The paper makes use of the generalized least squares method to examine the effects of technological progress and productivity on economic growth in Uganda during the 1970 to 2020 period. Data employed in conducting empirical analyses were collected from the United Nations data bank. The paper is based on the neoclassical growth model and Cobb–Douglas production function with decreasing returns to scale because production often takes place within the feasible region of production. Therefore, we focus on the range of diminishing (but non–negative) productivity of the factors of production. We also examine the effects of some determinants of technology (e.g., output, innovation, capital, labor, capital productivity, labor productivity, household consumption, investment spending, government spending, exports and imports) on technological progress in Uganda during the given period. The paper is important because previous research works tended to focus more on production with constant returns to scale and increasing returns to scale of factors of production, but less on decreasing returns to scale of factors of production. Yet the production function with increasing returns to scale of factors of production operates, outside the feasible region of production. We find that the increase in the growth of technology, capital, labor and innovation could have boosted the economic growth, while, the increase in capital productivity and labor productivity could have had negative consequences on economic growth in Uganda, during the given period.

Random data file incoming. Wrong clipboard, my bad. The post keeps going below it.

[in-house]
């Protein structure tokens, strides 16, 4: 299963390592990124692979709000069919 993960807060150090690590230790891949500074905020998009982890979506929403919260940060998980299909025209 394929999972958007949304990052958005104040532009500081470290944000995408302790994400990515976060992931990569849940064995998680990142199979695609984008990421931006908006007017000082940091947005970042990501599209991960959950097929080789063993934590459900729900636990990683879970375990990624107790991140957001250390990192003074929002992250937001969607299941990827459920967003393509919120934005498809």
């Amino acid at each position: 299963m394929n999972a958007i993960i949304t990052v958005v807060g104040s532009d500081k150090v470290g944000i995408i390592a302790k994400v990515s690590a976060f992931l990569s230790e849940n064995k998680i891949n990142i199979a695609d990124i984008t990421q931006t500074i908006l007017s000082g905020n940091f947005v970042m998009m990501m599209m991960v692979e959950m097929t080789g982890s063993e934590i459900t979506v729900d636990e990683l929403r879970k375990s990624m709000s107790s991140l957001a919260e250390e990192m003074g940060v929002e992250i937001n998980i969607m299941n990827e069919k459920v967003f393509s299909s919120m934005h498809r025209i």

Alani, Jimmy; Yawe, Bruno; and Mutenyo, John
"Effects of Technological Progress and Productivity on Economic Growth in Uganda: A Generalized Least Squares Approach,"
Arab Economic and Business Journal: Vol. 15
, Article 4.
Available at: https://doi.org/10.38039/2214-4625.1033
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